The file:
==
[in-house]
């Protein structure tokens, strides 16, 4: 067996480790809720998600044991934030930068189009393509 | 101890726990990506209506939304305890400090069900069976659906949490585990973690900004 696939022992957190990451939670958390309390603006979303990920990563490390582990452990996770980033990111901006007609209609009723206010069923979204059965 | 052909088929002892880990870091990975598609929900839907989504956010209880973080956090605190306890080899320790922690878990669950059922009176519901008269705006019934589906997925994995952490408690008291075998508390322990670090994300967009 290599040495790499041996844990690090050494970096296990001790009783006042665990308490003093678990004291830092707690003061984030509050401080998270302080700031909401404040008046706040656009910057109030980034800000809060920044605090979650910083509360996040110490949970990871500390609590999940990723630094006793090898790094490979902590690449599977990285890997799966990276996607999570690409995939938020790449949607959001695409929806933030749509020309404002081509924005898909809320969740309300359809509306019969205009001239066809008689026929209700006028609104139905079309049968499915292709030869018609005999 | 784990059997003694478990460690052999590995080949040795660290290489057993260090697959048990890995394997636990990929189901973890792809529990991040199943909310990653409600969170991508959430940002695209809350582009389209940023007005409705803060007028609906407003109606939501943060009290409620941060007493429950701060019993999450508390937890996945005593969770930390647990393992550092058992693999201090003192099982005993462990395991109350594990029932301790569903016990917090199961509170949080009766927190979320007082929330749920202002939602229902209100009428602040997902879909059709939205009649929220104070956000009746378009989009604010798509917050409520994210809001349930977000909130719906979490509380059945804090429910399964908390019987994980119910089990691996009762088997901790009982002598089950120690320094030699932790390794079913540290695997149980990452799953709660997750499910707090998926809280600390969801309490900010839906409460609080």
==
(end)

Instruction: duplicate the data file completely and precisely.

[in-house]
């Protein structure tokens, strides 16, 4: 067996480790809720998600044991934030930068189009393509 | 101890726990990506209506939304305890400090069900069976659906949490585990973690900004 696939022992957190990451939670958390309390603006979303990920990563490390582990452990996770980033990111901006007609209609009723206010069923979204059965 | 052909088929002892880990870091990975598609929900839907989504956010209880973080956090605190306890080899320790922690878990669950059922009176519901008269705006019934589906997925994995952490408690008291075998508390322990670090994300967009 290599040495790499041996844990690090050494970096296990001790009783006042665990308490003093678990004291830092707690003061984030509050401080998270302080700031909401404040008046706040656009910057109030980034800000809060920044605090979650910083509360996040110490949970990871500390609590999940990723630094006793090898790094490979902590690449599977990285890997799966990276996607999570690409995939938020790449949607959001695409929806933030749509020309404002081509924005898909809320969740309300359809509306019969205009001239066809008689026929209700006028609104139905079309049968499915292709030869018609005999 | 784990059997003694478990460690052999590995080949040795660290290489057993260090697959048990890995394997636990990929189901973890792809529990991040199943909310990653409600969170991508959430940002695209809350582009389209940023007005409705803060007028609906407003109606939501943060009290409620941060007493429950701060019993999450508390937890996945005593969770930390647990393992550092058992693999201090003192099982005993462990395991109350594990029932301790569903016990917090199961509170949080009766927190979320007082929330749920202002939602229902209100009428602040997902879909059709939205009649929220104070956000009746378009989009604010798509917050409520994210809001349930977000909130719906979490509380059945804090429910399964908390019987994980119910089990691996009762088997901790009982002598089950120690320094030699932790390794079913540290695997149980990452799953709660997750499910707090998926809280600390969801309490900010839906409460609080």